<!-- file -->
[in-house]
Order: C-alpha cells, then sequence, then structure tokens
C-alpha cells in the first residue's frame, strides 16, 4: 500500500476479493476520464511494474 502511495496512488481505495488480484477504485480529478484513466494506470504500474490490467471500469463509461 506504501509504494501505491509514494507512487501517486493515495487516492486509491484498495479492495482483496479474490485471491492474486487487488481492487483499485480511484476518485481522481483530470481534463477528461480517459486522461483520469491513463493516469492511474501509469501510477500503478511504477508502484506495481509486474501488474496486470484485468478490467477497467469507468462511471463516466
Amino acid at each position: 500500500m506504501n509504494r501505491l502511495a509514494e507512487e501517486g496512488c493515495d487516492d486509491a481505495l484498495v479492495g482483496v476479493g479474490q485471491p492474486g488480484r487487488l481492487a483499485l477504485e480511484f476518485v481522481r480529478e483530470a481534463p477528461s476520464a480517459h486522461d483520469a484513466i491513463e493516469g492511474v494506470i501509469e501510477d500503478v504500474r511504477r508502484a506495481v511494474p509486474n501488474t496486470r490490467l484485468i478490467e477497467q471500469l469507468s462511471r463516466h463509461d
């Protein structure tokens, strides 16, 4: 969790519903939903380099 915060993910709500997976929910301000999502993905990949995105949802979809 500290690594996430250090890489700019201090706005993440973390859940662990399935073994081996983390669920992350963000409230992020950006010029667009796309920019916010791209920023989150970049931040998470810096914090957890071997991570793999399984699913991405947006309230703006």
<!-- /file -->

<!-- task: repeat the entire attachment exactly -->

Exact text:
[in-house]
Order: C-alpha cells, then sequence, then structure tokens
C-alpha cells in the first residue's frame, strides 16, 4: 500500500476479493476520464511494474 502511495496512488481505495488480484477504485480529478484513466494506470504500474490490467471500469463509461 506504501509504494501505491509514494507512487501517486493515495487516492486509491484498495479492495482483496479474490485471491492474486487487488481492487483499485480511484476518485481522481483530470481534463477528461480517459486522461483520469491513463493516469492511474501509469501510477500503478511504477508502484506495481509486474501488474496486470484485468478490467477497467469507468462511471463516466
Amino acid at each position: 500500500m506504501n509504494r501505491l502511495a509514494e507512487e501517486g496512488c493515495d487516492d486509491a481505495l484498495v479492495g482483496v476479493g479474490q485471491p492474486g488480484r487487488l481492487a483499485l477504485e480511484f476518485v481522481r480529478e483530470a481534463p477528461s476520464a480517459h486522461d483520469a484513466i491513463e493516469g492511474v494506470i501509469e501510477d500503478v504500474r511504477r508502484a506495481v511494474p509486474n501488474t496486470r490490467l484485468i478490467e477497467q471500469l469507468s462511471r463516466h463509461d
């Protein structure tokens, strides 16, 4: 969790519903939903380099 915060993910709500997976929910301000999502993905990949995105949802979809 500290690594996430250090890489700019201090706005993440973390859940662990399935073994081996983390669920992350963000409230992020950006010029667009796309920019916010791209920023989150970049931040998470810096914090957890071997991570793999399984699913991405947006309230703006």